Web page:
Monday, May 17, 2010

Falling Short

Salary compression and general issues of salary inequity are perennial issues in the departments with which I have been associated over the years. These are challenges for department chairs and other administrators who need to balance economic reality with fairness, all the while attempting to maintain a moderately high level of morale.

A common scenario that results in salary compression is when a new hire negotiates a high salary relative to peers or more junior colleagues in the same department.

You might think that such issues would become moot during an economic crisis. Many of us are fortunate to have secure jobs with decent salaries, however challenging it is to do our jobs with decreasing resources for teaching and research, and thoughts of alleviating salary compression must be set aside for now. For the most part, these issues are indeed temporarily on hold until we can be done with furloughs and pay cuts and unfilled positions and even terminations of positions. This was my impression, anyway.

But..

For some reason a certain administrator recently told me that, although I had had (in his opinion) "a spectacular year" in terms of publications, grants, students graduated, teaching, service, honors etc., he was going to allocate what few extra resources he had at his discretion to some of the assistant professors. He said his decision is not based on "merit" but on what he thinks is fair.

OK, that's fine.. sort of. I am not going to argue that I deserve more of these scarce resources than my hard-working junior colleagues, and my morale is not crushed by this turn of events. My so-called "spectacular" year was made possible in part by the fact that I am a mid-career professor with an established research group that is functioning well. My younger colleagues are still building their research programs, and the contents of their annual reports should therefore by viewed in this context, rather than by a strict comparison of numbers of publications or grants etc.

And yet, there is still a very large difference between my salary and that of a peer (male) colleague whose higher salary is not based on the fact that he is more productive than I am (because he is not). He was hired as a full professor and negotiated a higher salary than what his nearest peer colleague (that's me) was making. My initially low salary has of course increased over the years, but not at a rate that would put me at the same level as this colleague anytime soon, if ever.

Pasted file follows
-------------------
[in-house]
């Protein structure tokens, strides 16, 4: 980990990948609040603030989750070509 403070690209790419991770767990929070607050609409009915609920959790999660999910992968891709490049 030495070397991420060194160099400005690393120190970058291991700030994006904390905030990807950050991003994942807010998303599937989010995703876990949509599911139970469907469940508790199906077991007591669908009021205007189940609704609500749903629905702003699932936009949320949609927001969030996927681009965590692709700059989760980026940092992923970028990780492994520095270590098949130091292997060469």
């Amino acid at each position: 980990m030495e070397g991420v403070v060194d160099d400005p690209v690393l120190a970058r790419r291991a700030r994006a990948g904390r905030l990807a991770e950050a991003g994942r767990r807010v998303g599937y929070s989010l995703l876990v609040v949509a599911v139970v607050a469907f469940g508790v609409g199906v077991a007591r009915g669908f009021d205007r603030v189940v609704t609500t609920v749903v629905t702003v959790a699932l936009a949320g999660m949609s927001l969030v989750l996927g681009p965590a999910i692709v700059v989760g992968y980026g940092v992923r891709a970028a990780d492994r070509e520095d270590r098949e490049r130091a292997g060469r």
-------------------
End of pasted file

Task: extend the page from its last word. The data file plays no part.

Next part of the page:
I told the aforementioned administrator that I understood and even supported his plan to help some of the assistant professors, but I also said that I didn't want my situation to fall entirely off the radar screen in future years, as I saw it as an equity issue. One could argue that my colleague is paid "too much" and that my salary is more appropriate for my position and job, but that still leaves me as a good example of a woman paid ~85% of what a man makes for the same job.

The aforementioned administrator replied that I should have done a better job negotiating my salary when I was first hired.

Ah yes, maybe I should have. And maybe the assistant professors who need an economic boost to bring their salaries in line with other young colleagues should have done the same thing or else they also would not now be in such dire need of assistance.

But for some reason, my poor negotiating skills are relevant here, not theirs.

I was OK with the plan until the administrator made this gratuitous swipe at the circumstances of my hiring more than a dozen years ago with a different department chair and in a situation involving a 2-person hire.

Why did he think it was reasonable to criticize my negotiating skills and not those of my younger colleagues? (FYI, these younger colleagues are all men). He was telling me that I should just accept my salary situation relative to my peers but he's going to help these other colleagues who are experiencing salary compression for the exact same reason that I am??

Lucky for me, I am doing quite well despite my evident flaws as a salary negotiator lo these many years ago (although this will apparently haunt me, or at least my base salary, forever), and I feel fortunate to have a secure job. I do not begrudge my younger colleagues the fact that they have an administrator looking out for their best interests. These young men are fortunate in this, despite their lousy salary negotiating skills.

And yet, although I think I will not pursue the matter further this year, I am not inclined to remain quiet about it in perpetuity. I work hard, I believe I am an asset to my department, and I should be compensated fairly relative to my peers, just as my younger colleagues are.

48 comments:

Becky said...

This is yet another example of the pattern I see again and again and again. If a man makes less money, it's a problem that needs to be fixed. If a woman makes less money, there's always a reason.

Anonymous said...

I think that this knowledge that often women don't negotiate for high enough salaries, and then leave themselves in this position where, years later, they are undercompensated compared to male peers, leaves young women scientists in a very strange position.

I have had many discussions with other women interviewing for and then negotiating for their first faculty jobs- and what often comes up is this sense of absolute panic (which I have heard explicitly verbalized exactly this way) in which we all know that this process is something women have historically had trouble with, and we know we can screw ourselves in the long run if we don't do it right, and yet we have absolutely no freaking idea what we're supposed to do about it. Its like, the pressure of negotiating is suddenly magnified by the fact that you know this is something you're likely to do non-optimally, and you don't want to fall in to the same old trap and yet only have even a vague concept of what the exact parameters of the trap are.